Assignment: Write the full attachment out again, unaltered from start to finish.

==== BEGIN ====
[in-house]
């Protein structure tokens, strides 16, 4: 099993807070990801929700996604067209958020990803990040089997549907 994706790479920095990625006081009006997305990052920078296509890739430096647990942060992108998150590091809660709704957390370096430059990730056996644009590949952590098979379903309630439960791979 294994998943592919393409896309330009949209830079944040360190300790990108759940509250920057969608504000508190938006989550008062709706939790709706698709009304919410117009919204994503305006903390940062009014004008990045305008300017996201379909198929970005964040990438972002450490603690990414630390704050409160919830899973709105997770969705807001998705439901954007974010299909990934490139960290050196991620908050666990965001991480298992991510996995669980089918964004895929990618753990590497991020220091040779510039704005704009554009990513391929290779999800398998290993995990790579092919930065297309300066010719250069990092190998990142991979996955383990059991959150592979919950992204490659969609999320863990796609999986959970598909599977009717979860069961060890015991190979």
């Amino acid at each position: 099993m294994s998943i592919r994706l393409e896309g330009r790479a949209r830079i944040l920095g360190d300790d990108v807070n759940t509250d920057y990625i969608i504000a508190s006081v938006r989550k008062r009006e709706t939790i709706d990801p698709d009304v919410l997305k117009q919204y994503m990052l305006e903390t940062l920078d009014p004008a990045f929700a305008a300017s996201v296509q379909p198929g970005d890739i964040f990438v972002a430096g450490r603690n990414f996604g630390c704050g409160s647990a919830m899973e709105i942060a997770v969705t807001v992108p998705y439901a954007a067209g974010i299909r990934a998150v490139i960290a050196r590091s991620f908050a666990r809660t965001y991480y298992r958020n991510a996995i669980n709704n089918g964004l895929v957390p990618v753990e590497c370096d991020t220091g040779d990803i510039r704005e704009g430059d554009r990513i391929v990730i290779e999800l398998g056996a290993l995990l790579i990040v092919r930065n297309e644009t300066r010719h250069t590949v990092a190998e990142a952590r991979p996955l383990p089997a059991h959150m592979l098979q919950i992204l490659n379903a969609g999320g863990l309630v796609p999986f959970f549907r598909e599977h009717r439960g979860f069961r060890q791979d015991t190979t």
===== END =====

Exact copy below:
[in-house]
């Protein structure tokens, strides 16, 4: 099993807070990801929700996604067209958020990803990040089997549907 994706790479920095990625006081009006997305990052920078296509890739430096647990942060992108998150590091809660709704957390370096430059990730056996644009590949952590098979379903309630439960791979 294994998943592919393409896309330009949209830079944040360190300790990108759940509250920057969608504000508190938006989550008062709706939790709706698709009304919410117009919204994503305006903390940062009014004008990045305008300017996201379909198929970005964040990438972002450490603690990414630390704050409160919830899973709105997770969705807001998705439901954007974010299909990934490139960290050196991620908050666990965001991480298992991510996995669980089918964004895929990618753990590497991020220091040779510039704005704009554009990513391929290779999800398998290993995990790579092919930065297309300066010719250069990092190998990142991979996955383990059991959150592979919950992204490659969609999320863990796609999986959970598909599977009717979860069961060890015991190979």
């Amino acid at each position: 099993m294994s998943i592919r994706l393409e896309g330009r790479a949209r830079i944040l920095g360190d300790d990108v807070n759940t509250d920057y990625i969608i504000a508190s006081v938006r989550k008062r009006e709706t939790i709706d990801p698709d009304v919410l997305k117009q919204y994503m990052l305006e903390t940062l920078d009014p004008a990045f929700a305008a300017s996201v296509q379909p198929g970005d890739i964040f990438v972002a430096g450490r603690n990414f996604g630390c704050g409160s647990a919830m899973e709105i942060a997770v969705t807001v992108p998705y439901a954007a067209g974010i299909r990934a998150v490139i960290a050196r590091s991620f908050a666990r809660t965001y991480y298992r958020n991510a996995i669980n709704n089918g964004l895929v957390p990618v753990e590497c370096d991020t220091g040779d990803i510039r704005e704009g430059d554009r990513i391929v990730i290779e999800l398998g056996a290993l995990l790579i990040v092919r930065n297309e644009t300066r010719h250069t590949v990092a190998e990142a952590r991979p996955l383990p089997a059991h959150m592979l098979q919950i992204l490659n379903a969609g999320g863990l309630v796609p999986f959970f549907r598909e599977h009717r439960g979860f069961r060890q791979d015991t190979t």